Blockchain is a truly disruptive technology that could reshape markets and nullify entire business models. These implications make Blockchain as much a political decision as a technological one.
The potential applications for something as fundamental as an open distributed database are vast, however, Blockchain isn't necessarily a suitable option for most for a few reasons:

  • Low throughput
  • Slow transaction rate
  • Nondeterministic transaction time
  • Lack of reporting
  • Lack of analytics
  • Requires shared ownership (P2P)

Most of the successful Blockchain solutions I've seen so far are really only using the Blockchain as an open, immutable audit trail to make their operations more transparent and trustworthy. If we manage to stabilise and secure technology such as Ethereum and develop technology to integrate with external services, then this will open up many more opportunities for exploiting Blockchain in traditional workloads - for now however, I believe it is only really applicable to a few highly specialised workloads.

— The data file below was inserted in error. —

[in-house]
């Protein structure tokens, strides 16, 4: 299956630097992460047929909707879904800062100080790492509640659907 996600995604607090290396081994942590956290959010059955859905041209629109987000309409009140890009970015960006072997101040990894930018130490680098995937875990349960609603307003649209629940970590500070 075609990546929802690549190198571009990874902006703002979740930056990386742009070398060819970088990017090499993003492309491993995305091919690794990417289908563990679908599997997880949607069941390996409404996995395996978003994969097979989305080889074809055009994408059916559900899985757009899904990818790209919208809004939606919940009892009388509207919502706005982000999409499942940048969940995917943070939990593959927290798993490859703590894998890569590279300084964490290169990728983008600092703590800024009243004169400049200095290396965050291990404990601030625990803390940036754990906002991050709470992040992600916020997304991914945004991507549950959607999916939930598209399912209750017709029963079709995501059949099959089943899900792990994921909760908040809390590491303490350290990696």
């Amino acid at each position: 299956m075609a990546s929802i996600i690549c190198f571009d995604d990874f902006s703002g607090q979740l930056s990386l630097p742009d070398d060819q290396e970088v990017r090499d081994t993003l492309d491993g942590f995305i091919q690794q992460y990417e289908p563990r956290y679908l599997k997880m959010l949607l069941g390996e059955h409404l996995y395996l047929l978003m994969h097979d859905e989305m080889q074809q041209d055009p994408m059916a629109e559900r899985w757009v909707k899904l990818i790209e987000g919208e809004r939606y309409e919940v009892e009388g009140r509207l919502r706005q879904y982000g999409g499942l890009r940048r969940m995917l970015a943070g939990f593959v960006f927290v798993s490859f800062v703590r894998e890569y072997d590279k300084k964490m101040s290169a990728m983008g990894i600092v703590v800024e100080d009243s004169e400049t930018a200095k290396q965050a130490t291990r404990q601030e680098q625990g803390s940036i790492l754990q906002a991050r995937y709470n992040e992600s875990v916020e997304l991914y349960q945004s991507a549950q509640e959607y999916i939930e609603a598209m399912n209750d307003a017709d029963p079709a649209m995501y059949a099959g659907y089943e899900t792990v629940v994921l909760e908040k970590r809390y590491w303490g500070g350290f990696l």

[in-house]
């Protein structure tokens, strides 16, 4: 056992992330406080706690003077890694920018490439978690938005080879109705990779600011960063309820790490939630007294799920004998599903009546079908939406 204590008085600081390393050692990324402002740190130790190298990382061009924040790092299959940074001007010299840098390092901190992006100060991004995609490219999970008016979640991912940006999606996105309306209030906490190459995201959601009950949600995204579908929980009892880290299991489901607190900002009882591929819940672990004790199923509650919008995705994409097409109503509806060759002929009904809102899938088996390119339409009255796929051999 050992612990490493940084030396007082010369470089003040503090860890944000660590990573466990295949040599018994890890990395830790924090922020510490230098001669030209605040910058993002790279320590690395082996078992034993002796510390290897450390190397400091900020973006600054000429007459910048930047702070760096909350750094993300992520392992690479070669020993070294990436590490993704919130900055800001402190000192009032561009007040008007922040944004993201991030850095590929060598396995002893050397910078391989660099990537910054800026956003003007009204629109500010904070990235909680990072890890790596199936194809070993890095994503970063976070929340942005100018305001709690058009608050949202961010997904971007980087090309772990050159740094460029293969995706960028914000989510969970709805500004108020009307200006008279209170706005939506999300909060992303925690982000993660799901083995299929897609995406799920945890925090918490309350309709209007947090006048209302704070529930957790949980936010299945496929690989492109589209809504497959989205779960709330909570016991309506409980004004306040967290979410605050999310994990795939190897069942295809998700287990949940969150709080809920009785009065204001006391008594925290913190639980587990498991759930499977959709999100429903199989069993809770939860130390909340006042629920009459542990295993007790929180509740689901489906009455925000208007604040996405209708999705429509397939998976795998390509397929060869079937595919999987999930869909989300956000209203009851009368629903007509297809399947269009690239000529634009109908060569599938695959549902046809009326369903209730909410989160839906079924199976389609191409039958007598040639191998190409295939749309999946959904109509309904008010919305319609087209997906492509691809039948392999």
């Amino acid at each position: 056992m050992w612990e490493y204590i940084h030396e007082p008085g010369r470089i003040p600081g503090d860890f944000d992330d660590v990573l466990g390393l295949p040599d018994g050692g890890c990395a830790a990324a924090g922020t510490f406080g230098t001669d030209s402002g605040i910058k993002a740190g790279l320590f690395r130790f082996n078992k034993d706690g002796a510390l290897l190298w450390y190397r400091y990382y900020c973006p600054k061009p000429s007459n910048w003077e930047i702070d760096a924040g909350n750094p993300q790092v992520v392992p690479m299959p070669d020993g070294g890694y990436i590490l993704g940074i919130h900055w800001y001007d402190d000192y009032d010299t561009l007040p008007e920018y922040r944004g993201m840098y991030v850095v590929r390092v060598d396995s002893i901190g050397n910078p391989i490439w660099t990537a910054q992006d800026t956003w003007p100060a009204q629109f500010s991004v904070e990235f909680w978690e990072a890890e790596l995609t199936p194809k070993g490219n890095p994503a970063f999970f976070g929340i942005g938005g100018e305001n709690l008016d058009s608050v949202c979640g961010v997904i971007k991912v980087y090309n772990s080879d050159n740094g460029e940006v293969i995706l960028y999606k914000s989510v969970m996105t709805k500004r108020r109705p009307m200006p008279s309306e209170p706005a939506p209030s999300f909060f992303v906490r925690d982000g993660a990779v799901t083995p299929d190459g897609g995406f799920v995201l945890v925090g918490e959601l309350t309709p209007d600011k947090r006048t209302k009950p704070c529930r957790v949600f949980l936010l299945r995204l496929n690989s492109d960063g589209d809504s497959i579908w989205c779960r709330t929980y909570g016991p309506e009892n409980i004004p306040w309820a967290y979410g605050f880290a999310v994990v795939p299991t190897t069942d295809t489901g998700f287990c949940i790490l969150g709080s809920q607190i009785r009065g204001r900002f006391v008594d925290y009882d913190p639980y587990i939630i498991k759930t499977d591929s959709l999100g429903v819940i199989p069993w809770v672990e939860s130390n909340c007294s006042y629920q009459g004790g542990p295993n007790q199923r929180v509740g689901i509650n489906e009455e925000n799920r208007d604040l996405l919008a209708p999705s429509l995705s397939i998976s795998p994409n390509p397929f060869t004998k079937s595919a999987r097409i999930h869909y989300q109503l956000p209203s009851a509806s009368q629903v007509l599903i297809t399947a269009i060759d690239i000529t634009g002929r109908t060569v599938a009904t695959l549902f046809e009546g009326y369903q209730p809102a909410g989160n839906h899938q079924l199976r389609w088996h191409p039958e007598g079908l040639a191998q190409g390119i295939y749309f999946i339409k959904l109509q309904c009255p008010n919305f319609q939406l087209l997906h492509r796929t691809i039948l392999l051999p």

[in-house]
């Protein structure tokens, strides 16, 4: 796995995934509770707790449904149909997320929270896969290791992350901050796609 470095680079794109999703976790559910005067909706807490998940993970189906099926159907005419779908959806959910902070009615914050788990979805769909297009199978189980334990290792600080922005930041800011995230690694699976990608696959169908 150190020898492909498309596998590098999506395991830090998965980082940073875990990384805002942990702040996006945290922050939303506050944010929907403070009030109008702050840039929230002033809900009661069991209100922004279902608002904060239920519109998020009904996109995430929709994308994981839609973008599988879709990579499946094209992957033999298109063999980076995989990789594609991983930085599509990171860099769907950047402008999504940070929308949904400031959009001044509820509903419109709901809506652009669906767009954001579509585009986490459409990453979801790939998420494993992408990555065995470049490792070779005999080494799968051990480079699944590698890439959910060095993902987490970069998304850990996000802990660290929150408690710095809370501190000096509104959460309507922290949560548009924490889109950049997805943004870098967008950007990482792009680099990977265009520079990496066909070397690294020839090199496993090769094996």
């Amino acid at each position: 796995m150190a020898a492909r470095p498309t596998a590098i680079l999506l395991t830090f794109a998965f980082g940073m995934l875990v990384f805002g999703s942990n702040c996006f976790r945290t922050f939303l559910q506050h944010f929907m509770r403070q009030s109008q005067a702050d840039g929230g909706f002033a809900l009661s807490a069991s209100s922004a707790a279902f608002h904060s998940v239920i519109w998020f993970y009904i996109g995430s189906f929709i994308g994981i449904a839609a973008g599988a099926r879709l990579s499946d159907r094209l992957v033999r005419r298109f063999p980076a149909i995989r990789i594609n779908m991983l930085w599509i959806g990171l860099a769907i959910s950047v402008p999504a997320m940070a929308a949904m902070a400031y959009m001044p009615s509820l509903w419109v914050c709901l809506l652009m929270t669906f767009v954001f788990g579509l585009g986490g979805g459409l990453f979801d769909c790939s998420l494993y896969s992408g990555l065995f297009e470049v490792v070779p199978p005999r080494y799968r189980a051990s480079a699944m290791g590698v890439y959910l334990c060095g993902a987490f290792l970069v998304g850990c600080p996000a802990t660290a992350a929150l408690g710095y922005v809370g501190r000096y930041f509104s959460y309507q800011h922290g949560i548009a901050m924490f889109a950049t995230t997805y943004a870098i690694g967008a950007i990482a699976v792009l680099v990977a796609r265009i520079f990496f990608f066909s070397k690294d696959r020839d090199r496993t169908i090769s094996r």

The future of Blockchain is really dependent on being able to iron out some of the security loop holes and bugs that are continuously been exposed, move away from Proof of Work to something more sustainable and to reduce the volatility of the currencies to make it a longer term investment option.

I will be posting a follow up blog that will explain how to get started developing Smart Contracts for a private Ethereum Blockchain hosted on Microsoft Azure.